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Curing Fear of Snakes - Press Item - Long


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Posted by Wes von Papinešu on November 27, 1999 at 18:50:20:

MORNING CALL (Allentown, Pennsylvania) 05 September 99 Hsssssss-Terical? - L.V. Researcher Seeks To Treat People Rattled By Fear Of Snakes (Rosa Salter)
So, you're out in the garden, happily mulching the azalea bushes, when you wonder -- who ran the hose along the back border of the flower bed?
Then, the "hose" squirms.
And you beat a hasty retreat to the garage.
A case of garter-snake-a-phobia?
More likely just plain old surprise, says Dr. Lloyd Williams, psychology professor at Lehigh University.
If you're like most people, Williams says, you'll soon return, curious, and inspect the snake more closely. You may decide to leave it alone or move it to a more out-of-the-way spot.
If you're unfamiliar with snakes, you may do a little research to find out whether this one's poisonous or otherwise dangerous, or find an expert to tell you what to do next.
In short, you'll overcome your initial fear with a perfectly rational response.
But, for some people, the sight of a snake, or even a picture of a snake, evokes anything but rational thought.
"There's a fancy Greek word for it. It's called orphidiophobia," says Williams, a psychologist who's been studying people's irrational fears for the last two decades and now is seeking volunteers for a new research project on treating snake phobia.
People with orphidiophobia, Williams says, will break out into a cold sweat when confronted by a snake. Their heart will race, they'll gasp for breath, and they may even flee in panic.
They may avoid not only snakes themselves but also places and activities where there's even the slimmest chance of seeing one of the scaly, slithery creatures.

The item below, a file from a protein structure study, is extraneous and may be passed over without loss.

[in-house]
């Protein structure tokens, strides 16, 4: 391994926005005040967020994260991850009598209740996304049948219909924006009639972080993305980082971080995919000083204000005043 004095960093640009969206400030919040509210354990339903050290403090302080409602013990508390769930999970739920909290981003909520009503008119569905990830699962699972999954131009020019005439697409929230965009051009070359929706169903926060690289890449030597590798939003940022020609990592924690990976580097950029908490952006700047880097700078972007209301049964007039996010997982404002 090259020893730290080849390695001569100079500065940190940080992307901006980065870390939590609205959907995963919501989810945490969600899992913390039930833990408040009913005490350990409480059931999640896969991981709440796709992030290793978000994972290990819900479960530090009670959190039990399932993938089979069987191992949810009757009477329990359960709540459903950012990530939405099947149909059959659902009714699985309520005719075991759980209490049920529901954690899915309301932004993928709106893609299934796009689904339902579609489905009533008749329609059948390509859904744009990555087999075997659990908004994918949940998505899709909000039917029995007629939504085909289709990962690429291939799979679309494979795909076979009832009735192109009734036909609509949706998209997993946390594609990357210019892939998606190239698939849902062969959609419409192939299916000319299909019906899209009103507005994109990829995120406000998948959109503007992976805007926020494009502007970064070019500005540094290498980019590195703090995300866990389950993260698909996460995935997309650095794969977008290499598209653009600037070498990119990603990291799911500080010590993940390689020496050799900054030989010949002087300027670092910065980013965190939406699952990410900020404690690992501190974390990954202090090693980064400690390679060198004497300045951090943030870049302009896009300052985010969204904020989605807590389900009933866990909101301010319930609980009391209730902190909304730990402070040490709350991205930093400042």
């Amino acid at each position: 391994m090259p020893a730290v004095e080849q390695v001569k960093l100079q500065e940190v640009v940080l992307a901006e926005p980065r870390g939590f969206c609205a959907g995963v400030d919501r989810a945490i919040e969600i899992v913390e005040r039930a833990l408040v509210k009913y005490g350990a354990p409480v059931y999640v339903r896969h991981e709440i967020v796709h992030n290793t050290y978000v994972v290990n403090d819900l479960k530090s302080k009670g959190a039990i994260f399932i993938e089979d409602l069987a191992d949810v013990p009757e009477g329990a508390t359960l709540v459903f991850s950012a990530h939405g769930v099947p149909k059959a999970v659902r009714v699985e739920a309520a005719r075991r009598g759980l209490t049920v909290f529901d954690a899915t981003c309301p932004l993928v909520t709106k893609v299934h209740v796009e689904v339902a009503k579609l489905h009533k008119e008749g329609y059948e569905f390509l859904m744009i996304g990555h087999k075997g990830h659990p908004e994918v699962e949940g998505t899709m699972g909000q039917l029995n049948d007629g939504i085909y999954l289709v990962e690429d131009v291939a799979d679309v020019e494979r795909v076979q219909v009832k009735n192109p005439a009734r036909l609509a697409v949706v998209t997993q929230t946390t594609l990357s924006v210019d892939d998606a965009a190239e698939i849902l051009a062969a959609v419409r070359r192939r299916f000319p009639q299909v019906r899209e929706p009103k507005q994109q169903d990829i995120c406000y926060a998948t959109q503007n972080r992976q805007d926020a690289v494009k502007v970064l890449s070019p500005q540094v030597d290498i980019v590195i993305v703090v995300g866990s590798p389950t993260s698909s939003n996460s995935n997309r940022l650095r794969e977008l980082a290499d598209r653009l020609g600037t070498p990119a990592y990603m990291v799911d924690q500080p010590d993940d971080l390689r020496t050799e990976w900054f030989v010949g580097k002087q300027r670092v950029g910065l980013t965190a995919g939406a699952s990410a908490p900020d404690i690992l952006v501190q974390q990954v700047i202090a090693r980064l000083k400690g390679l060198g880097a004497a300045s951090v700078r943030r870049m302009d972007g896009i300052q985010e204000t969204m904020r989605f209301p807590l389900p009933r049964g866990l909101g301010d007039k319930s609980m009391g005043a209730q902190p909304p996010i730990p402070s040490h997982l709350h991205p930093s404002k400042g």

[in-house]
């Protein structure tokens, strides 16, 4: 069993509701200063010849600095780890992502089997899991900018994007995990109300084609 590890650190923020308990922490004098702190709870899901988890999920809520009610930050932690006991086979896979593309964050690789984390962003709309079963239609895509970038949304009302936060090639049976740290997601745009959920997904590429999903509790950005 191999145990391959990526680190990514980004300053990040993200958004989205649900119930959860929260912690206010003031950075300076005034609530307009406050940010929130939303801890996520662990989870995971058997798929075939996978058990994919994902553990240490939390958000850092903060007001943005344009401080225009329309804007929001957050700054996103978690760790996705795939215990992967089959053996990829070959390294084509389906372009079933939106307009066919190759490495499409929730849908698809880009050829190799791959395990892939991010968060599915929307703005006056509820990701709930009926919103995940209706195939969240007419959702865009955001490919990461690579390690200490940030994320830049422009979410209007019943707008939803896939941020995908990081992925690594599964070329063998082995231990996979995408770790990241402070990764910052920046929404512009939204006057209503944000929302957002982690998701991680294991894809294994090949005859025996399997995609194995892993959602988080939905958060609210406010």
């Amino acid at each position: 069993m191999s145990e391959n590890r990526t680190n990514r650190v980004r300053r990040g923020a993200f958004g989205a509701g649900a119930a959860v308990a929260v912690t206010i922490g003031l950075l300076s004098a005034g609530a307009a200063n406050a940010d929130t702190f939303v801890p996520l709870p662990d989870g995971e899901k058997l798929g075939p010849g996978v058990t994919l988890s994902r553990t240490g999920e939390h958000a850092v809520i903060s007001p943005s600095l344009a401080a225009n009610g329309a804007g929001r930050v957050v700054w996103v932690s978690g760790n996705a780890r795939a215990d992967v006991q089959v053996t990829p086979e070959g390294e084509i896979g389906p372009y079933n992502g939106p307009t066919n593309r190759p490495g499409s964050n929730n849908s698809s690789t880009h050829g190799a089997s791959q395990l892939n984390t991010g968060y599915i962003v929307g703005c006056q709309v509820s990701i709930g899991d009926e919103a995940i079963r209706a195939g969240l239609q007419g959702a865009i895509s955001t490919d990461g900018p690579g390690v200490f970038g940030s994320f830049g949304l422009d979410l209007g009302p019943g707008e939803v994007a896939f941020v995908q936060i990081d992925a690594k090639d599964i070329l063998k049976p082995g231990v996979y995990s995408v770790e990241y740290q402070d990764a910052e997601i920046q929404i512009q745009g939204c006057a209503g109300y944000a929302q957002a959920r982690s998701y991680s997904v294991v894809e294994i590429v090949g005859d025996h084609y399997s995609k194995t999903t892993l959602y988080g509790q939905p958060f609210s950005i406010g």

A hike in the woods, a dip in a lake, a visit to a friend's farm, the reptile house at the zoo -- all are likely to provoke extreme anxiety.
"People who don't have snake phobia think it can't be a very big problem because people don't see snakes very often," Williams explained.
"But people have nightmares over this. They can't go on picnics. They can't get a golf ball out of the rough because they think a snake might be there. ... They can't look at magazines because there might be a picture of a snake. They can't watch television because a snake might appear on the screen.
"It tortures people's lives."
But the good news, Williams says, is that people with this particular phobia can be treated and often easily cured with behavioral therapy.
"The success rates are very high. I would conservatively state that 90 percent of people who undergo treatment are substantially helped. ... And that's with only a few hours of treatment," he says.
Sound too good to be true? Ask Williams how it's done, and he isn't very forthcoming on the treatment methods he's testing.
That, he says, is only because he doesn't want to jeopardize the results of the research he's conducting with graduate-student colleagues Peizhong Li and Kevin Reilly.
But Williams does say the treatment generally involves gradually desensitizing the phobic person to the stimulus of a snake.
"It's based on having the person tackle and master the kind of things they are afraid of, so we would have the person approach, touch and handle a live snake," Williams says.